The mechanical engineer and his colleagues have also made artificial synapses that respond to dopamine, an important signaling chemical in the natural brain. This will pave the way for applications in the human body, according to Van de Burgt. “You basically have a learning sensor that can be used for ‘advanced prosthetics,’ where the patient learns how to use a prosthesis, such as a forearm, for example. Learning takes place not only in the patient’s brain, but also in the – artificially intelligent – prosthesis. “That way, you make optimal use of the adaptive characteristics of our materials, and of the fact that they’re biocompatible.”
If there is one material that’s compatible with living systems – biocompatible, as Van de Burgt puts it – is has to be DNA, the molecule that contains the code of life itself. But it will come as a surprise to many that DNA can also be used for artificial intelligence. Still, that is what Tom de Greef, associate professor of Synthetic Biology, envisages. “There already are neural networks based on DNA that are able to classify molecular patterns. At Caltech they have even managed to create a learning neural network out of DNA.”
Programming DNA responses
Simply put, DNA molecules consist of chains of four different molecules, so-called bases, indicated with C, G, A, and T: the letters in which our genetic information is encoded. Since the C and the G as well as the A and the T form pairs, two strains with the right – complementary – base order can be zipped together so to speak. This way, the base order of strings determines with which other DNA molecules they can react. That allows you to program the desired responses, comparable to writing software.
Obviously, DNA computing can be especially useful in the biomedical domain, De Greef emphasizes. “Many disorders can be detected in blood using microRNA.” DNA can bind to these short pieces of genetic code, and this sets a kind of chain reaction in motion leading to an outcome: sick or not sick. “You often need to look at several variants of microRNA for a diagnosis, and this requires a lot of different actions. You need to read values, enter them into a computer and run an algorithm. With a DNA computer this can all be done in just one step, in the blood itself; this saves a lot of work. It’s possible already to detect certain diseases with a DNA computer. It’s not accurate enough, but there are quite a few possibilities already.”
DNA can also be used to store large amounts of data. “That is a very recent development, but it is almost more economical already than magnetic storage in datacenters. You simply translate the binary data into a DNA code, let that DNA synthesize and subsequently freeze dry. A few grams of DNA can carry all the information from an entire datacenter. And you can read the data by ‘sequencing’ the DNA.” This is a very promising solution, in particular for archives containing information that doesn’t need to be accessed regularly, according to Van de Greef. “It hardly costs energy compared to magnetic storage.”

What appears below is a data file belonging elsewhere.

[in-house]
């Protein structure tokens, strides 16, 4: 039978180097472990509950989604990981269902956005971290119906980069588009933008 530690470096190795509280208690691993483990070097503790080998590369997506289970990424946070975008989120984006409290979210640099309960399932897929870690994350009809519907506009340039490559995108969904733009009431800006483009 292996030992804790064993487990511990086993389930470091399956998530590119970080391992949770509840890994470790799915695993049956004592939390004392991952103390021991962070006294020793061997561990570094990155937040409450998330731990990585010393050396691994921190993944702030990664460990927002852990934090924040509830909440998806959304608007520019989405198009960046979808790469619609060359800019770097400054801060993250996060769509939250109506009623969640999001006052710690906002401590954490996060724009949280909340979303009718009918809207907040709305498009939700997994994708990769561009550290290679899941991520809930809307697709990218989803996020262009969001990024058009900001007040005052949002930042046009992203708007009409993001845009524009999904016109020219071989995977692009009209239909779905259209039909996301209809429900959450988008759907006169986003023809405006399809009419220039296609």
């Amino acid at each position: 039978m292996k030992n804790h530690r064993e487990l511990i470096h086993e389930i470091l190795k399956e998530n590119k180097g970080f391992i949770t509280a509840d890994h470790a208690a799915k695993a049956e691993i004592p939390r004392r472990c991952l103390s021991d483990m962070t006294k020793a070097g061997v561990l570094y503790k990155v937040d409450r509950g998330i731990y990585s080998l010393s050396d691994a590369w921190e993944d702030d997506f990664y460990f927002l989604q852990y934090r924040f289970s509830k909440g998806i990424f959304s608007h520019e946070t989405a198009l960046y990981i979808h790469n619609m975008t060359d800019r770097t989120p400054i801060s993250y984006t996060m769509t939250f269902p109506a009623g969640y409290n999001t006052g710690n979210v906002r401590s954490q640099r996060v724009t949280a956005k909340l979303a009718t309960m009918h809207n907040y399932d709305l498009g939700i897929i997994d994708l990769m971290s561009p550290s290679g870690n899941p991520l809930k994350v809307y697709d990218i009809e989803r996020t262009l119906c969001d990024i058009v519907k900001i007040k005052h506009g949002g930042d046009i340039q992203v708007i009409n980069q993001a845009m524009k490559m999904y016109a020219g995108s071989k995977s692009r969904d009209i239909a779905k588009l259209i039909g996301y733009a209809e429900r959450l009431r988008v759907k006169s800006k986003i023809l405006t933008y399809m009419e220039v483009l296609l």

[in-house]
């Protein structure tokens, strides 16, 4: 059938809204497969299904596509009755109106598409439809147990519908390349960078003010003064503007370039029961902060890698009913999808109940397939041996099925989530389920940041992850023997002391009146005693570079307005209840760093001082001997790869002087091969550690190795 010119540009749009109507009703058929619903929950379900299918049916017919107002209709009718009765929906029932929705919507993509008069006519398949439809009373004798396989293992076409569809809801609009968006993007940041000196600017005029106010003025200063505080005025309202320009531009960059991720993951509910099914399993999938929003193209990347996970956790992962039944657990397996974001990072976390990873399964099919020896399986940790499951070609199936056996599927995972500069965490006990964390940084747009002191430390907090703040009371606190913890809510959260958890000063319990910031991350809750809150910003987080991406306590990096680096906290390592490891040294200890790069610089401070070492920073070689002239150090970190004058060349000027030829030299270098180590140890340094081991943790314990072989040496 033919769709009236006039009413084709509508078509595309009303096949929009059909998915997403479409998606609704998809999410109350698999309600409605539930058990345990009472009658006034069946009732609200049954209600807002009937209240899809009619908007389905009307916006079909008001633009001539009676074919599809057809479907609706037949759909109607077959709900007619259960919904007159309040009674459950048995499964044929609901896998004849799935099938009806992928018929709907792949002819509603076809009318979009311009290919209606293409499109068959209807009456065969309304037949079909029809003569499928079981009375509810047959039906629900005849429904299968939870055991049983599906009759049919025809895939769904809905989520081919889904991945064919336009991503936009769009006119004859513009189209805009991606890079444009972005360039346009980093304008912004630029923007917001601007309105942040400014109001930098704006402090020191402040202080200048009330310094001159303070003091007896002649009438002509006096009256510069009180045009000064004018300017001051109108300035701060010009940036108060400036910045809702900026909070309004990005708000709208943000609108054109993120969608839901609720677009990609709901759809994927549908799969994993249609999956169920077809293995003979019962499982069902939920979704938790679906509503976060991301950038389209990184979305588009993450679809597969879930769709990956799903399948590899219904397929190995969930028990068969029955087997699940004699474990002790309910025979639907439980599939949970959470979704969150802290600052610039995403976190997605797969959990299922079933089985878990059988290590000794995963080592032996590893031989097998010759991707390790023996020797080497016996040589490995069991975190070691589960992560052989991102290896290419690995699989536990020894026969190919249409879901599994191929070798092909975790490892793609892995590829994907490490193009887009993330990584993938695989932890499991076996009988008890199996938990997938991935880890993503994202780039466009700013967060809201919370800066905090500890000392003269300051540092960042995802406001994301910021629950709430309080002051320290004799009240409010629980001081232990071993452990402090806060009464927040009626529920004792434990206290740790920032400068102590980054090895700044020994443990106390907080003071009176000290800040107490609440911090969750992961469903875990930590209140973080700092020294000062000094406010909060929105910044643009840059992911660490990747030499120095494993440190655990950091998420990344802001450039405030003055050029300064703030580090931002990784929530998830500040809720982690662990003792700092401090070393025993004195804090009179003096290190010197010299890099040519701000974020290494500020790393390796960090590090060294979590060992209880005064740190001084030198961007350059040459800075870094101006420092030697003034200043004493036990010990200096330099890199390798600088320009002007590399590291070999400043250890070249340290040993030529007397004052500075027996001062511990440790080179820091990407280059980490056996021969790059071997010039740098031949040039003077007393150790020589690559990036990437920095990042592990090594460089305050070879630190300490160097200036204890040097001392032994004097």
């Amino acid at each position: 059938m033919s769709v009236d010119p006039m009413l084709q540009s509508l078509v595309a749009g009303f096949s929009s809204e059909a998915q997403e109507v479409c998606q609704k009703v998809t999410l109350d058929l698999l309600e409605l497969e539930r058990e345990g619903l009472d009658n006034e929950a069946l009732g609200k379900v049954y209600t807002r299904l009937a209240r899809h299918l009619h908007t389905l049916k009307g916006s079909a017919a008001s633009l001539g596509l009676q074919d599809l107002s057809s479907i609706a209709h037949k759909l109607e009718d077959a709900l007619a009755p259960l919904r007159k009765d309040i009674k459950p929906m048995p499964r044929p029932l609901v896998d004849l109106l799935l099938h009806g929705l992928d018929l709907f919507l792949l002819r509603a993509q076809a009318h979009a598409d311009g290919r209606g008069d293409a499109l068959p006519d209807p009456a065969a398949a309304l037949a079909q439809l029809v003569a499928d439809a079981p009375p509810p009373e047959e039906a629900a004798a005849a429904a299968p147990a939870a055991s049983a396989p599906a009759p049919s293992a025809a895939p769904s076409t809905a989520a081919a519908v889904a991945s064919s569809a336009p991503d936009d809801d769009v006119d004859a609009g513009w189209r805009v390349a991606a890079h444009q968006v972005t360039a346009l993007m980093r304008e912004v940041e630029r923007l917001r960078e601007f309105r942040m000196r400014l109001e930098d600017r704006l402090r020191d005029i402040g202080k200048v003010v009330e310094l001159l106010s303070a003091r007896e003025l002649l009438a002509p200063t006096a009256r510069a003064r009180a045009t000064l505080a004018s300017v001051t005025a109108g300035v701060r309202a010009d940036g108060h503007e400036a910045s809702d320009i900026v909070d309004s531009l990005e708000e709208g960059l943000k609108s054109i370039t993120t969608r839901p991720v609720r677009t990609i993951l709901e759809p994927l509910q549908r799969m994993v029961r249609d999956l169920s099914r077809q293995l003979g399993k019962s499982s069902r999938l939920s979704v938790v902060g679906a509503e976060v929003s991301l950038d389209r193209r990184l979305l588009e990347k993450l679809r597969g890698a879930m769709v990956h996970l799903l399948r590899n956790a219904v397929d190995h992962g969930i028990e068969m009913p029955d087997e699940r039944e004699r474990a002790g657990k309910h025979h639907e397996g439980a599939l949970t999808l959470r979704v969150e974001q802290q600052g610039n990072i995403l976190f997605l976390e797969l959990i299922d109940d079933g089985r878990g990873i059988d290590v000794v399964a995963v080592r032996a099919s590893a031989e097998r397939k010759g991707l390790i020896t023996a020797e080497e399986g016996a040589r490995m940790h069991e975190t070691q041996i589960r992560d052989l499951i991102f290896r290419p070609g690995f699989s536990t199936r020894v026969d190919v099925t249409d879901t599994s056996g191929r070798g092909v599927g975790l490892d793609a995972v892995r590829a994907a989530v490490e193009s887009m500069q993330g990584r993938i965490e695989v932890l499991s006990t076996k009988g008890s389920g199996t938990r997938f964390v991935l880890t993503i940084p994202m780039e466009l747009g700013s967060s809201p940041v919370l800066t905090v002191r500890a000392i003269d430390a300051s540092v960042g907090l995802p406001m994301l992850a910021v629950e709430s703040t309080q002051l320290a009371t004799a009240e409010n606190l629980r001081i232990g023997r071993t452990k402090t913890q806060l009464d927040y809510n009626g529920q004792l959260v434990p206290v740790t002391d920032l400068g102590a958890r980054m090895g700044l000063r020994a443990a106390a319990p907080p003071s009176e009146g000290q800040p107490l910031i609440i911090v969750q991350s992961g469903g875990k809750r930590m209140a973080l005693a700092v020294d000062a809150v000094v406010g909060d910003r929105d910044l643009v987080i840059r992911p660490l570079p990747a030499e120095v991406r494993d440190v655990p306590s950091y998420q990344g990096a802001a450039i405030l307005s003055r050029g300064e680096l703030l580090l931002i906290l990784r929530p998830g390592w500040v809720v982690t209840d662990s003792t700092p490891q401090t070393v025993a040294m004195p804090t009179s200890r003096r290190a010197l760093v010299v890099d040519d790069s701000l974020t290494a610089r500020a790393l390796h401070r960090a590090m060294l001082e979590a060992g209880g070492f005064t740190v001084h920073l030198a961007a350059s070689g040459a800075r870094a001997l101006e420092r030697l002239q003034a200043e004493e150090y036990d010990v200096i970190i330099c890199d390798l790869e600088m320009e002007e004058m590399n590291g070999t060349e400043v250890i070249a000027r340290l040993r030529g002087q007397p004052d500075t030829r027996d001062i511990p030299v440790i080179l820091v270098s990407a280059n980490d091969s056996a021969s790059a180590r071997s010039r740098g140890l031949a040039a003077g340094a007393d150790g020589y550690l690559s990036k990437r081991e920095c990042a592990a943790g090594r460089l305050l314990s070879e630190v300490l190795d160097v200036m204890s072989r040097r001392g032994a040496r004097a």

The holy grail of DNA computing is combining the computing with data storage in the form of DNA. De Greef has a few ideas about that. “I think you could use CRISPR-Cas for that. That would allow you to store and read a molecular history of the DNA computer’s operations, as it were. That could be handy for monitoring chronic conditions, for example.” Last year, he and his colleagues found casings to protect DNA computers against enzymes that would otherwise cause problems, “Those casings combined with a mechanism to store information allows you to do wonderful things,” he says enthusiastically.
Naturally, a story about revolutionary computers wouldn’t be complete without the quantum computer. The expert in this field in Eindhoven is Erik Bakkers, professor at Advanced Nanomaterials & Devices. His nanowires may well form the building blocks for a quantum computer based on Majorana particles, he and colleagues from Delft showed. According to Bakkers, quantum computers undoubtedly feature in the plans for artificial intelligence of tech giants like Google, Microsoft and IBM. The applications will however be very specific, he believes.
“Quantum computers certainly aren’t better at processing larger amounts of information; it’s not easy to read that data. At this point, they only function at extremely low temperatures, which is why you need a large device with a cryostat. Mobile applications are unlikely for that reason. Simply put, quantum computers are especially good at quantum mechanical problems: calculating large molecules for example, and perhaps even viruses, for drug development.”
In addition, quantum computers are supposedly good at cracking safety encryptions and searching specific types of databases. The algorithms that were designed for that purpose make use of the parallel character of quantum computers: the fact that each bit isn’t a ‘0’or a ‘1,’ but a kind of sum of both. This makes it possible to make simultaneous calculations of all input, which saves a lot of time and energy with quantum computers that have a large number of ‘qubits.’ “Compared to datacenters that use hundreds of megawatts, a quantum computer with a cryostat of 10 kilowatts is obviously extremely energy efficient.”
All in all, Bakkers is fairly skeptical about the possibilities of quantum computers in the short term. “Google is furthest along with their project, they have about fifty qubits. But these qubits aren’t stable and need a million other qubits each for support in order to function. They are by no means there yet, and it will also take some time before we will be able to build a Majorana-based computer. The progress, however, has accelerated due to the current hype surrounding quantum computers, simply because more and more people are working on this problem.”
TU/e invests big in artificial intelligence: last summer, it was announced that the newly established Eindhoven Artificial Intelligence Systems Institute (EAISI) will recruit fifty new researchers, on top of the hundred researchers already working in this field. The university intends to invest a total sum of a about one hundred million euro’s, which includes turnover from the government’s sector funds and the costs of the renovation of the Laplace building, which is to become the permanent location for EAISI, currently located in the Gaslab.